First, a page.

By Tyler Hansen
At Oregon State University, we have a term for students who put their education on hold for a year or more.
We call them stopouts. They’re not “college dropouts,” because they haven’t quit on their dream of earning a degree. Life happens, and many students simply need to focus their attention elsewhere.
They take on demanding jobs.
They care for their children.
They battle health issues.
Sometimes they go play in the NFL for nearly a decade.
Jacquizz Rodgers fits into this last category. He’s one of the most beloved and accomplished sports figures in Oregon State history. Since he arrived on OSU’s Corvallis campus as an 18-year-old freshman in 2008, he has piled up the accolades: three-time NCAA All-American, Pac-10 Offensive Player of the Year, workhorse NFL running back.
And now? College graduate.
It was a long, on-again, off-again journey, as it is for a significant number of adult learners. In that way, even a world-class athlete like Jacquizz is no different than his Oregon State peers. In other ways, of course, he stands out.
Jacquizz played for the Atlanta Falcons, Chicago Bears and Tampa Bay Buccaneers across eight seasons in the NFL.
He declared for the NFL draft after his junior season in order to capitalize on his elite talent and college success. His blend of speed, power, quickness and good hands made it a career opportunity he simply couldn’t let pass.
In one major life decision, Jacquizz bet on himself twice — to live in the moment and pursue his dream of playing professional football, and to plan for a future that included his academics.
“When I left school early, it was a promise I made to my mom and my uncle that I would finish my degree,” he says now. “I have kids and I have nephews, so it’s not about that I played in the NFL and don’t need a degree. It’s more about showing them that having grit is important. You can play football at the highest level and also finish your education.”
The rigors of playing in the NFL — the physical, mental and emotional toll — cannot be overstated. It is a demanding profession, even with the million-dollar salaries. Jacquizz could have waited until his playing days were over to return to school.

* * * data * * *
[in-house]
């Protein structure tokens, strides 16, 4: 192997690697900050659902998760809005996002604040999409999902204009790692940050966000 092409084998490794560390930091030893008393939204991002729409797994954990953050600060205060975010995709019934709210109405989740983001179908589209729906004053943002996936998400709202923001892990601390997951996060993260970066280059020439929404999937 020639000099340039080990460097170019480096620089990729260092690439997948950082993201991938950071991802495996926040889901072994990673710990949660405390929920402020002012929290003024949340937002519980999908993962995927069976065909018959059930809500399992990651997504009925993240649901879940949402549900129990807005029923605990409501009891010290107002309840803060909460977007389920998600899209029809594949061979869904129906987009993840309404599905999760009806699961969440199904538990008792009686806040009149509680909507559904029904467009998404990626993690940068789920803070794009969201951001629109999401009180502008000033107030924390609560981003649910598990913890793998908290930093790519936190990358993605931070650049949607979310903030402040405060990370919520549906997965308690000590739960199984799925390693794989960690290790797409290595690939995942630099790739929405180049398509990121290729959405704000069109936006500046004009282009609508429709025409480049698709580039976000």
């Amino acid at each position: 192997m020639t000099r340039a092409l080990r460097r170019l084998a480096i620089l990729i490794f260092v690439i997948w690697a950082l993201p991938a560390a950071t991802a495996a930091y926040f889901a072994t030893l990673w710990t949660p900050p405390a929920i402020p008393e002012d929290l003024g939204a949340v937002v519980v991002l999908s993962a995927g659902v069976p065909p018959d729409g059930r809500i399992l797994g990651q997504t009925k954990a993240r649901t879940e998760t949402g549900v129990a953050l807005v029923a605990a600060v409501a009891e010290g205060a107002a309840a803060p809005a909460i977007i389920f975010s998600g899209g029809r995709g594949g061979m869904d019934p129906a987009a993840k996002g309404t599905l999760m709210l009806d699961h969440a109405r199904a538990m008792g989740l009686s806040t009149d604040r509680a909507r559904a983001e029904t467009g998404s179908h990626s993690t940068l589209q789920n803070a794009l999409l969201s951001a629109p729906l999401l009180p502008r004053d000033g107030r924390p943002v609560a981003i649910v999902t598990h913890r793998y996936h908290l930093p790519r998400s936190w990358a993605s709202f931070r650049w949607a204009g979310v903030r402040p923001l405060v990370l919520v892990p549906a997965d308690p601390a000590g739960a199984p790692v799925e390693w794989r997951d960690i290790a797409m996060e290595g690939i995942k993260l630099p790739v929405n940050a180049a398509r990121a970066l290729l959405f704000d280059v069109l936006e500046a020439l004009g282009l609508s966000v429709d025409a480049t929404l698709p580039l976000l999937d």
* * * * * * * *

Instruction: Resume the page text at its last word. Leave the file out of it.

But it didn’t take long for him to become a student again. Immediately after helping the Atlanta Falcons make the playoffs as a rookie in 2011, he enrolled in classes online with Oregon State Ecampus. He resumed his path toward earning a bachelor’s degree in human development and family sciences, taking classes periodically.
The work-study balance was perfect.
“As soon as the off-season came, I would start taking my classes. That would help me stay mentally ready,” Jacquizz says. “Instead of just lounging around and working out, it kept me on a complete schedule and kept me disciplined and focused outside of football.”
That’s not to say that it was smooth sailing and a quick waltz toward degree completion. As is the case with many working adults who learn online with Oregon State, Jacquizz was enrolled in Ecampus classes one term here, two terms there. He even took a break for nearly three years as he established himself as an important piece of the Tampa Bay Buccaneers offense.
All told, he spent eight highly productive years in the NFL. After playing his final season in 2018, Jacquizz dedicated himself to his academics and had a renewed focus on learning.
“I became more of a student-athlete instead of an athlete-student. When I was in school (from 2008-10), I was younger and I was playing football and trying to get by,” he says. “Now that I’m a little older, I try to take what I’ve learned in my classes and apply them as life skills. That’s the biggest difference.”
The other notable change, he says, is that Ecampus courses are much more hands-on than they were when he took a few online as an on-campus student.
As fate would have it, a classmate in one of his final classes was Steven Jackson, another iconic Beavers running back and one of the top rushers in NFL history. Steven also completed his HDFS degree online through Ecampus in summer 2020 — one quarter before Jacquizz did.
With his playing career behind him, Jacquizz is focused on the next phase: coaching. His goal is to help guide younger generations at either the high school level or college as a running backs coach. He runs summer camps in his native Texas and Oregon each year for youth players, and serving as a mentor suits him well.
But first, one task remains in his college career. He plans to attend Oregon State’s next in-person commencement ceremony at Reser Stadium in Corvallis. There he will accept his OSU diploma on the same field where he became a local legend and a national star.
“That’s crazy, I never even thought about it like that,” Jacquizz says at the sudden realization of life coming full circle. “Wow, that will be special. That’s the place where I had success and really started my life and career in a big way.
“To be able to have this type of ending at Reser, that’s going to be great.”
This story was originally posted on Oregon State Ecampus News.